In a ruling released Thursday, the Utah State Court of Appeals sided with the Taylorsville Police Department’s decision to fire a police officer in December 2010 for lying during an investigation into other alleged misdeeds.
Taylorsville city and its police department brought the case to the appeals court after the Taylorsville City Employee Appeal Board reinstated former officer Brad Gillespie in April 2011.
Gillespie was fired by the police department after an internal affairs investigation in 2010. During one incident in the fall of 2010, Gillespie “briefly” showed other officer a photograph of an oral sex act on his personal phone while he was off-duty, but volunteering for canine training, according to the Court of Appeals ruling.
In another incident in November 2010, Gillespie was off duty and intoxicated at his home, according to the ruling. According to one Taylorsville officer, Gillespie was very drunk and jumped up on the hood of another officer’s police car and dented it.
During an interview with an internal investigator, Gillespie dishonestly answered some of the questions during the interview, including denying that he had shown a pornographic image on his phone and denying that he had been intoxicated during the November 2010 incident, according to the ruling.
The city said the behaviors merited discipline, but based Gillespie’s firing on findings that he lied and gave evasive answers about the photo during an investigation.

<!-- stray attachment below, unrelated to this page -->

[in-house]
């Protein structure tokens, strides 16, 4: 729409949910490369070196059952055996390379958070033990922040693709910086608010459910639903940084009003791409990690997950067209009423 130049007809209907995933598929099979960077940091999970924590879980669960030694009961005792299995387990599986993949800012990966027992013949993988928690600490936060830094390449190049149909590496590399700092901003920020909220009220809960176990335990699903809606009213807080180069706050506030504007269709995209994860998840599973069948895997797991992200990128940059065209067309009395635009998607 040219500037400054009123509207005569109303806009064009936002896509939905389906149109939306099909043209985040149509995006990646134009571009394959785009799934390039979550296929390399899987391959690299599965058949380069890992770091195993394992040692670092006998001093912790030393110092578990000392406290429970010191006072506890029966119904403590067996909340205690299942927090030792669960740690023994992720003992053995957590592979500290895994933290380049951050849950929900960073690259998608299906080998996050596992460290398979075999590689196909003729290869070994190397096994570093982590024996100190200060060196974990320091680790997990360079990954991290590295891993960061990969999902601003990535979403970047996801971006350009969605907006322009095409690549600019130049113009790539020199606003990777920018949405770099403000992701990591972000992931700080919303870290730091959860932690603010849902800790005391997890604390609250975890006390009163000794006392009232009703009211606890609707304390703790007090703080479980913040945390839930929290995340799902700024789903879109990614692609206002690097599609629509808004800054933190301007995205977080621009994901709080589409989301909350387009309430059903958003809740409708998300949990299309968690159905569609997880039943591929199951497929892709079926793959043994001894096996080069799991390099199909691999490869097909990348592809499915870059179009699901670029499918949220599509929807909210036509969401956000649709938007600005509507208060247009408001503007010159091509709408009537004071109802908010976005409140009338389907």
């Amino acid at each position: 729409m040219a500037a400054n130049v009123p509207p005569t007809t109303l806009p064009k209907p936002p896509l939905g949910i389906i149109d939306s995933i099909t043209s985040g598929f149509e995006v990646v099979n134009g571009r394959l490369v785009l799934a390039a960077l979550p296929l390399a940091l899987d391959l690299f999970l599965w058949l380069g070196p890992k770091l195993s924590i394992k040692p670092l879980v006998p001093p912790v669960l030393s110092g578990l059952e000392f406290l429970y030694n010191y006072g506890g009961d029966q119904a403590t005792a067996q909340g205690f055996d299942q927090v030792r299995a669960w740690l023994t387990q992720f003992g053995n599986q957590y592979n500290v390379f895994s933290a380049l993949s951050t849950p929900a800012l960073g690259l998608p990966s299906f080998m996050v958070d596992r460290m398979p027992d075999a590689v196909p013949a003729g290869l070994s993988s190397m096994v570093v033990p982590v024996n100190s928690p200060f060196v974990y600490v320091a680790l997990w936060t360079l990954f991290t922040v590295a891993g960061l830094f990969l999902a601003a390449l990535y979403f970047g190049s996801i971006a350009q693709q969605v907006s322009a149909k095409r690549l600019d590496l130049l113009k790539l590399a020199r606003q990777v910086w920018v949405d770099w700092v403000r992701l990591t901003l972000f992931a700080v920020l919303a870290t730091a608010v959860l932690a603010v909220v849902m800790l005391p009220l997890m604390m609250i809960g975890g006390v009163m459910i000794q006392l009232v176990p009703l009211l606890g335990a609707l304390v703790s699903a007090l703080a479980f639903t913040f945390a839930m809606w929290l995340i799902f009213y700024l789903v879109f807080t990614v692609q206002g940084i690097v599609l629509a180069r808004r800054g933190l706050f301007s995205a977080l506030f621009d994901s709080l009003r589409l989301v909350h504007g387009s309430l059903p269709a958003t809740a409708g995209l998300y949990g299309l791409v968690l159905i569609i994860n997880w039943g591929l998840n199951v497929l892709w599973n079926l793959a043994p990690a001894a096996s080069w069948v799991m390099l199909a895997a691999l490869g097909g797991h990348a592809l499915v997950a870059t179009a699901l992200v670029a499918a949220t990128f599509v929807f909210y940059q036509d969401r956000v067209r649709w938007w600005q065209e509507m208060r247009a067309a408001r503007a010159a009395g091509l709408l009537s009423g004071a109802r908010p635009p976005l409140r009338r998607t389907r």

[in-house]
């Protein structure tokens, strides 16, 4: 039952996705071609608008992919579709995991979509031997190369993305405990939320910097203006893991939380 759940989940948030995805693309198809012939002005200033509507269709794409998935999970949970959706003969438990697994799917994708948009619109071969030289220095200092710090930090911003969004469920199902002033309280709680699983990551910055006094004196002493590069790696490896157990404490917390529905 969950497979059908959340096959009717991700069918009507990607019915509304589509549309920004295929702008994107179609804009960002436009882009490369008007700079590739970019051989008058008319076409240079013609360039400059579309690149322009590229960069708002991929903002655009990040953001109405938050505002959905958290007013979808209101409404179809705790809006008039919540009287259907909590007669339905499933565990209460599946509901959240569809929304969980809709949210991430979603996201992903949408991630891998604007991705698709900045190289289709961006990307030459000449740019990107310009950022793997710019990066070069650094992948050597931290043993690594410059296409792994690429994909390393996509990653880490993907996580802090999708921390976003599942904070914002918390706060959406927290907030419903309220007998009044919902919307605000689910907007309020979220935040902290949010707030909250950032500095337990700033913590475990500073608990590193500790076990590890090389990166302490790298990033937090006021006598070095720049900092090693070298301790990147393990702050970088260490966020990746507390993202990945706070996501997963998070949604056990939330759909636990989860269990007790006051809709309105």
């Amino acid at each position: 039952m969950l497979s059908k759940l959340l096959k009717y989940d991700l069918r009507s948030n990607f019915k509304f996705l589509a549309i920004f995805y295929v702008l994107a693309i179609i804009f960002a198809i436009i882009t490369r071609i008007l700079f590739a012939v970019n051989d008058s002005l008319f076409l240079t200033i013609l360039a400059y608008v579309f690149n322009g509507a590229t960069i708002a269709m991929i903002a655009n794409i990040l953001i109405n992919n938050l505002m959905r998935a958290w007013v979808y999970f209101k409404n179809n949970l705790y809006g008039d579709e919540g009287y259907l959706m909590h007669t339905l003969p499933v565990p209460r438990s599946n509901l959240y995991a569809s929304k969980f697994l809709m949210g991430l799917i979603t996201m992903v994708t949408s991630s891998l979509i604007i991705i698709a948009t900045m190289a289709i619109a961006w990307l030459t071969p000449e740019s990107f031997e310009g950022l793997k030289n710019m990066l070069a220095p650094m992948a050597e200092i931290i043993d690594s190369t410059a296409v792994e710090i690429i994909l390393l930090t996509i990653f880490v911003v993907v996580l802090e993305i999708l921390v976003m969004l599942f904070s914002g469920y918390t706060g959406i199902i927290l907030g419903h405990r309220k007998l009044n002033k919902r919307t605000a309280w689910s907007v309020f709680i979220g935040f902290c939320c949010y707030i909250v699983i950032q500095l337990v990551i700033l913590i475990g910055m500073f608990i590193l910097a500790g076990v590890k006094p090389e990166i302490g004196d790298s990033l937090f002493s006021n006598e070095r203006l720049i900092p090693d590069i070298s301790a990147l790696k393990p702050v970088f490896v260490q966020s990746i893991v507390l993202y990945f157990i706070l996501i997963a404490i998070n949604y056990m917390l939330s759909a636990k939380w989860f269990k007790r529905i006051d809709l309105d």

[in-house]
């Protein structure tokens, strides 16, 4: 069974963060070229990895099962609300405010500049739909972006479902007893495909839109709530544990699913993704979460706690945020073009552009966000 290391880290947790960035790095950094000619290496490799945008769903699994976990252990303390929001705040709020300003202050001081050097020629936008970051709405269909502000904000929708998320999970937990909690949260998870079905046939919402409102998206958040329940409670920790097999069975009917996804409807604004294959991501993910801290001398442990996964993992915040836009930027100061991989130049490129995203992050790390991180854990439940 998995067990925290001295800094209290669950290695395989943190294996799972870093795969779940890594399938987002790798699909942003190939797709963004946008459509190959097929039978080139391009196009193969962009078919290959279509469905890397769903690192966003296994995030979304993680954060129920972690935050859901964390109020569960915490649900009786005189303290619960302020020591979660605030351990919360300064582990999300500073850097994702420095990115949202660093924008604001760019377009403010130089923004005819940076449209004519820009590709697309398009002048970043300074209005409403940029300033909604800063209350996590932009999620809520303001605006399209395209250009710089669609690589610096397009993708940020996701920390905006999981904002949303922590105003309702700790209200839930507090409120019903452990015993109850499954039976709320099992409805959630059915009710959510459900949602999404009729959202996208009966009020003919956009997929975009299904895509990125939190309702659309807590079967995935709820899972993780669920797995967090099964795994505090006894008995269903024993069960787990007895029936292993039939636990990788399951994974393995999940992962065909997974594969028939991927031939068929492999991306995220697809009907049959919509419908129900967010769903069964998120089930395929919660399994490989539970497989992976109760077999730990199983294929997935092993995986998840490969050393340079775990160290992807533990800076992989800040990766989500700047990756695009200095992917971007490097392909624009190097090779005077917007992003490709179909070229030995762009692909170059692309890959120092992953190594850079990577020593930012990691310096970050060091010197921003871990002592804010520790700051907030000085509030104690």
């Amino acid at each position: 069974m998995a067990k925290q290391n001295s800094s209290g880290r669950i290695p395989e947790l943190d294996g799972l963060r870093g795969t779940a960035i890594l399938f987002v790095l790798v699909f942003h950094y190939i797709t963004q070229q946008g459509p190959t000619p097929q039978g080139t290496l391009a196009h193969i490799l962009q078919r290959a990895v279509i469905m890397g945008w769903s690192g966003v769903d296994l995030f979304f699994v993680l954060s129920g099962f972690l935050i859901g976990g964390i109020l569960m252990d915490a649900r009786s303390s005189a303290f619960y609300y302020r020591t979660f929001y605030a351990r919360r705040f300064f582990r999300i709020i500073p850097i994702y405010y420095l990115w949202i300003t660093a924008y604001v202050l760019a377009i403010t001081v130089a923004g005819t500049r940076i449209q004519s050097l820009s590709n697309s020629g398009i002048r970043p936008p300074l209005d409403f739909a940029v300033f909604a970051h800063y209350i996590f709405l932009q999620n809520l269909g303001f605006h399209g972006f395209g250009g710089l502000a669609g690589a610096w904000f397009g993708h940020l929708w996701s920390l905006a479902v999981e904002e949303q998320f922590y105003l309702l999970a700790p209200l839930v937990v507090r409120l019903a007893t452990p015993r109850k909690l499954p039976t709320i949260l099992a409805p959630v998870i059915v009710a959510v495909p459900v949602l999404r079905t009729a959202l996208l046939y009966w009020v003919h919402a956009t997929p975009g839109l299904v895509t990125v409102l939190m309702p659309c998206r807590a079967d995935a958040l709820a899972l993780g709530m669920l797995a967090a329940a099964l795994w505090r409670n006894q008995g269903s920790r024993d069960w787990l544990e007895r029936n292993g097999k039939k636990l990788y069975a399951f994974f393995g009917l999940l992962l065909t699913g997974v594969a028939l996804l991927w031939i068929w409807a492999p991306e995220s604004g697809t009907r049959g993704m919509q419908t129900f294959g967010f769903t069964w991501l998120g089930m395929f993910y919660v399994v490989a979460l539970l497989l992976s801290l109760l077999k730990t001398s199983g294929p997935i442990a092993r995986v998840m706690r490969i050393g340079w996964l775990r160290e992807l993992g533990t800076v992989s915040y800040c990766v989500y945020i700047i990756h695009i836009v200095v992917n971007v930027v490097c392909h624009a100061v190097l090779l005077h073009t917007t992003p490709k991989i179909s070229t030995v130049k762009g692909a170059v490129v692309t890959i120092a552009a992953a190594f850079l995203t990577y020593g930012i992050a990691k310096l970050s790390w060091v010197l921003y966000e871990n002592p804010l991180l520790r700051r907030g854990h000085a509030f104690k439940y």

In April 2011, the employee appeal board reinstated Gillespie, saying his due process rights were violated because he was not notified in advance that he would be questioned about the photo. The board also found that there was not sufficient evidence that Gillespie had damaged the police vehicle, and because the conduct did not involve Gillespie’s duties as a police officer, terminating him for dishonesty regarding that incident was not merited.
Gillespie was reinstated as a bailiff within the city after the 2011 decision.
On Thursday, the Utah Court of Appeals ruled that the employee appeal board “exceed[ed] its discretion when it adopted its own standard of review under which it concluded that Gillespie was not afforded sufficient notice.”
Judge Carolyn McHugh, who authored the opinion, also wrote that it was troubling that the employee appeal board did not consider the police chief’s concern that Gillespie would not be a credible witness in future criminal trials because of his dishonesty during the internal investigation interview.
In a separate action, Gillespie sued the city in July 2011, hoping to be reinstated as a police officer. That case was dismissed by a 3rd District Court judge in November 2011.
Aimee Newton, spokeswoman for Taylorsville city, said Thursday that the city’s attorneys were still reviewing the decision. She couldn’t comment on how the decision will affect Gillespie’s current job as a code enforcement officer with the city.
The Taylorsville police department was disbanded in July 2012 when the Unified Police Department took over law enforcement for the city.